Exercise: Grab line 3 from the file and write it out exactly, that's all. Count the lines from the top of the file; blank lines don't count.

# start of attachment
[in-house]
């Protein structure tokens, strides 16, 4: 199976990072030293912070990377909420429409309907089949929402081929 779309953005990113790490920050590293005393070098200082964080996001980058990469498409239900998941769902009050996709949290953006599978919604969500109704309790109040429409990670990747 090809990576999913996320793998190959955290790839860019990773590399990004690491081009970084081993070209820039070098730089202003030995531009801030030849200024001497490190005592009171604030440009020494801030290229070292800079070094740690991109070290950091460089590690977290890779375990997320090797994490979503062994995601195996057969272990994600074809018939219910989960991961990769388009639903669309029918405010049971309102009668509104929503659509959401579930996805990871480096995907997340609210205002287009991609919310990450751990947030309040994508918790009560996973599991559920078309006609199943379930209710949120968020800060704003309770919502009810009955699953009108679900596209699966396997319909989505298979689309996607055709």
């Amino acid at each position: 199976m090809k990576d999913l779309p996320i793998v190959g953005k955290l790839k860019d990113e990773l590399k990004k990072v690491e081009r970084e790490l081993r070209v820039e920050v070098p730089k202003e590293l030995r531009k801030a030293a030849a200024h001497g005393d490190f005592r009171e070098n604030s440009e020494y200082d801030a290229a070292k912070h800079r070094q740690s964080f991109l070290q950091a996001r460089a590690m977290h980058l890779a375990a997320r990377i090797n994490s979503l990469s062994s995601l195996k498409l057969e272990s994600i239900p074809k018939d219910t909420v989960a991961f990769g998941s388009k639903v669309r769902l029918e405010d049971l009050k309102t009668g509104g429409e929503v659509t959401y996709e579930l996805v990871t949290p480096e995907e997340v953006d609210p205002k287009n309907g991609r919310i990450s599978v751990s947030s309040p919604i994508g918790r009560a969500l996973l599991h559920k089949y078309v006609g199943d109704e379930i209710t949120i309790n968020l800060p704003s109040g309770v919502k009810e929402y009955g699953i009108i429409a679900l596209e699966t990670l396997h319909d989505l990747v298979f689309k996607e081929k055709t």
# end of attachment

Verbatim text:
């Amino acid at each position: 199976m090809k990576d999913l779309p996320i793998v190959g953005k955290l790839k860019d990113e990773l590399k990004k990072v690491e081009r970084e790490l081993r070209v820039e920050v070098p730089k202003e590293l030995r531009k801030a030293a030849a200024h001497g005393d490190f005592r009171e070098n604030s440009e020494y200082d801030a290229a070292k912070h800079r070094q740690s964080f991109l070290q950091a996001r460089a590690m977290h980058l890779a375990a997320r990377i090797n994490s979503l990469s062994s995601l195996k498409l057969e272990s994600i239900p074809k018939d219910t909420v989960a991961f990769g998941s388009k639903v669309r769902l029918e405010d049971l009050k309102t009668g509104g429409e929503v659509t959401y996709e579930l996805v990871t949290p480096e995907e997340v953006d609210p205002k287009n309907g991609r919310i990450s599978v751990s947030s309040p919604i994508g918790r009560a969500l996973l599991h559920k089949y078309v006609g199943d109704e379930i209710t949120i309790n968020l800060p704003s109040g309770v919502k009810e929402y009955g699953i009108i429409a679900l596209e699966t990670l396997h319909d989505l990747v298979f689309k996607e081929k055709t």